Standing behind the green and white clubhouse at Oakmont Country Club, it’s possible to see virtually all of the meanest, most unforgiving golf course in America.
It’s magnificently menacing, like a lion in the wild.
Thanks to the elimination of about 15,000 trees over the past two decades, Oakmont has been laid beautifully bare. It was designed 113 years ago by a man named Henry Fownes who wanted to create a difficult course and, in his only effort at course design, created a masterpiece.
“Henry and his son William were really the patriarchs of Oakmont Country Club, and it’s interesting because they really not only came from the penal school of golf course architecture, but they really in some ways invented it,” USGA executive director Mike Davis said.
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It was treeless then and it’s treeless again, even if the first few thousand trees were taken under cover of darkness to prevent a member uprising. Oakmont’s members revel in the unrelenting challenges of their course, which features dungeon-like bunkers, a deep, lush ring of rough and greens that many consider the most difficult to putt in the world.
If you like your U.S. Opens served with bogeys and misery, Oakmont is your kind of place. It can be as tough as a Pittsburgh winter and comes with everything a U.S. Open offers, even pastrami and cheese sandwiches with French fries stuffed into them, the way the locals like them.
When it was suggested to 2011 U.S. Open champion Rory McIlroy that excitement is the word that best describes the run-up to the Masters, he was asked what word might best describe this U.S. Open.
McIlroy paused then said, “Trepidation.”
In other words, the players know what’s coming. They’ve seen their shoes disappear in the 4 1/2 inch rough. They understand how wicked the famous Church Pew bunkers can be. They appreciate the value of two-putting from any place.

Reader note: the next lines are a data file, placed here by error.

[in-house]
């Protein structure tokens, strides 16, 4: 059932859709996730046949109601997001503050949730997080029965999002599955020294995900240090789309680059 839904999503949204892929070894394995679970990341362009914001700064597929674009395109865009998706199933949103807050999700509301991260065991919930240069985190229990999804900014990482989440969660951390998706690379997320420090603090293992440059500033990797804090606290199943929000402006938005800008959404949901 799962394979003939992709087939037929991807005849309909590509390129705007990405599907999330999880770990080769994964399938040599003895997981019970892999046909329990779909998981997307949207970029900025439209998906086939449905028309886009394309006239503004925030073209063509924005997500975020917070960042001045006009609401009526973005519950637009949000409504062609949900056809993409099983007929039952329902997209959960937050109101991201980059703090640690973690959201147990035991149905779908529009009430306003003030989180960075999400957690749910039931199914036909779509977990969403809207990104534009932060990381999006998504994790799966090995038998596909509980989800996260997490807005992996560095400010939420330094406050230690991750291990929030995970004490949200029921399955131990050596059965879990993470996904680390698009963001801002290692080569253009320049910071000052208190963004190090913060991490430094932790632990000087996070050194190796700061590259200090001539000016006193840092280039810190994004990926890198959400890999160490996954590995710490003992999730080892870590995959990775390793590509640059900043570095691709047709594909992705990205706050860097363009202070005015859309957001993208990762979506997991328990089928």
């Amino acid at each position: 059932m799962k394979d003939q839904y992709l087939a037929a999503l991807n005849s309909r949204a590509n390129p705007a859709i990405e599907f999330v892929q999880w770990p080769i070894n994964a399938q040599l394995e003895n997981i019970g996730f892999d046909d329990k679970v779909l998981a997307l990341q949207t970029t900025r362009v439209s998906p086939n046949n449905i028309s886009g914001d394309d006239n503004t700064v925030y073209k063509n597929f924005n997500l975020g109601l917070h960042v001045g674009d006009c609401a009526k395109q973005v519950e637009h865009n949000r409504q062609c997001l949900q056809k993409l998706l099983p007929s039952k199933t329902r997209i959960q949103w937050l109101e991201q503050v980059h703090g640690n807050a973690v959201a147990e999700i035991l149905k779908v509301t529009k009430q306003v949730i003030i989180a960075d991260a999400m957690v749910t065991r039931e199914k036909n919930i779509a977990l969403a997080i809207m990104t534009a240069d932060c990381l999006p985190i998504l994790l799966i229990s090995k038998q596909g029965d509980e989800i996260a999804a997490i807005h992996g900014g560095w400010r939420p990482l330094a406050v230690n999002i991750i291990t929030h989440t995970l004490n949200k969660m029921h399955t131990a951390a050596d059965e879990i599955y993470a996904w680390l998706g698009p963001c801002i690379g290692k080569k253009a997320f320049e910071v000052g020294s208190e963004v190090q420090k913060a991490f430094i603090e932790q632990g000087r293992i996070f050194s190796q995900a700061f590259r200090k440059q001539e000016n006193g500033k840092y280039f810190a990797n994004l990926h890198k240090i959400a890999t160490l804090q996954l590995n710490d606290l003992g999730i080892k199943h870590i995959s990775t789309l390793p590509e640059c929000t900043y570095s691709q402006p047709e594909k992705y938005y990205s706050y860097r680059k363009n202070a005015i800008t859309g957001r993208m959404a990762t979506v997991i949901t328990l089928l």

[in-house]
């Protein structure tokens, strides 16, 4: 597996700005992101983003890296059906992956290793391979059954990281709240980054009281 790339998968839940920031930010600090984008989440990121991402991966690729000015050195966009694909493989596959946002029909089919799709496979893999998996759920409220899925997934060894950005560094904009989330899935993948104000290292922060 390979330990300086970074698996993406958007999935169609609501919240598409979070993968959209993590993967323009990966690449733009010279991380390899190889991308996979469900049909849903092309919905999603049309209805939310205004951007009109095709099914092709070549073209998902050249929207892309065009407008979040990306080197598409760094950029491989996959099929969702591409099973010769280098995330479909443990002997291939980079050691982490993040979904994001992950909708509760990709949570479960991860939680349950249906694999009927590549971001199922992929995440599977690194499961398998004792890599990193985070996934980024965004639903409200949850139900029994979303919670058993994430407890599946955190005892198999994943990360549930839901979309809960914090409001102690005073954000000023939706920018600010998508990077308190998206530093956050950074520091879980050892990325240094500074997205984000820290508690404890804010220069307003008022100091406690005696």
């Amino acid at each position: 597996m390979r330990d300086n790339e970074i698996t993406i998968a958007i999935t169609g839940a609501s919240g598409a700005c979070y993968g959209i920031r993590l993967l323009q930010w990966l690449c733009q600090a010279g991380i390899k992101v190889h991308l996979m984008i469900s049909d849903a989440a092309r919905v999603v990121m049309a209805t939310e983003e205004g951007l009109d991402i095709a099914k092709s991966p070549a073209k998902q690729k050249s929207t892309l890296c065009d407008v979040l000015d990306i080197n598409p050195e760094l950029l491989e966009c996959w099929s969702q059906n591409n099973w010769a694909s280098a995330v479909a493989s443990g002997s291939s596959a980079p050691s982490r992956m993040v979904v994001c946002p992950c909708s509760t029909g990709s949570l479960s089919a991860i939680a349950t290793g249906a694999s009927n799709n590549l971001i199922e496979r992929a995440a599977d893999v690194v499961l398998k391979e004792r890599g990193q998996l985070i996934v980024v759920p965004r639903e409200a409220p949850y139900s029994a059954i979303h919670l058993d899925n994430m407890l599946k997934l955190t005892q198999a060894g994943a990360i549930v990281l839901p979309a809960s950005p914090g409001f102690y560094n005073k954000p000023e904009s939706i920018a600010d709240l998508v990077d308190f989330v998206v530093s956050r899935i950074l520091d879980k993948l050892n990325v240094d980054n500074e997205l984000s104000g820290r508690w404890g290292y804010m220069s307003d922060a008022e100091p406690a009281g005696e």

“It’s not everybody’s golf course,” said Branden Grace, who might have won last yearat Chambers Bay (Wash.) if he hadn’t hit his tee shot out of bounds on the 16th hole on Sunday.
“You can’t say (best) ball striker. You can’t say the best putter’s going to win. I think the guy with the best head is going to win at the end of the week. The guy who can stay the most patient and the guy that’s really going to just accept that things are not going to go your way sooner or later.”
Just how difficult Oakmont plays will be determined, at least initially, by the weather. The forecast is for an 80-percent chance of rain and thunderstorms Thursday afternoon into the evening. If that happens, it will take some of the fire out of the fairways, making them easier to hit, but it will make the dense rough more problematic.
The fast greens are never easy at Oakmont, regardless of the conditions.
Bob Ford, in his fourth decade as Oakmont’s head pro, predicted 4-over par will win this U.S. Open. Jordan Spieth also said over par will win unless rain significantly softens the course. Las Vegas set the over-under at 2 1/2 over par.
This is the ninth U.S. Open at Oakmont and history suggests there won’t be a fluke winner. Jack Nicklaus, Johnny Miller, Larry Nelson, Ernie Els and Angel Cabrera have won the most recent U.S. Opens at Oakmont. Sam Snead won a PGA Championship and Bobby Jones won the U.S. Amateur here.
Oakmont breeds thoroughbreds.
That’s why the list of favorites starts with Jason Day, Spieth and McIlroy. They’ve separated themselves over the past year or so and each arrives having won recently. If you drew any of the three in an office pool, you’d feel good about your chances.
Maybe it’s finally Dustin Johnson’s turn. Maybe this is the one Phil Mickelson finally wins. Danny Willett is tenacious enough to back up his Masters victory.
This is the U.S. Open at Oakmont.
“There’s no reprieve off the tee, there’s no reprieve into the greens, and there’s certainly no reprieve on the greens,” Mickelson said.
And there’s nowhere to hide.
Ron Green Jr. is senior writer for Global Golf Post (www.globalgolfpost.com) and a contributor to the Charlotte Observer. He can be reached at firstname.lastname@example.org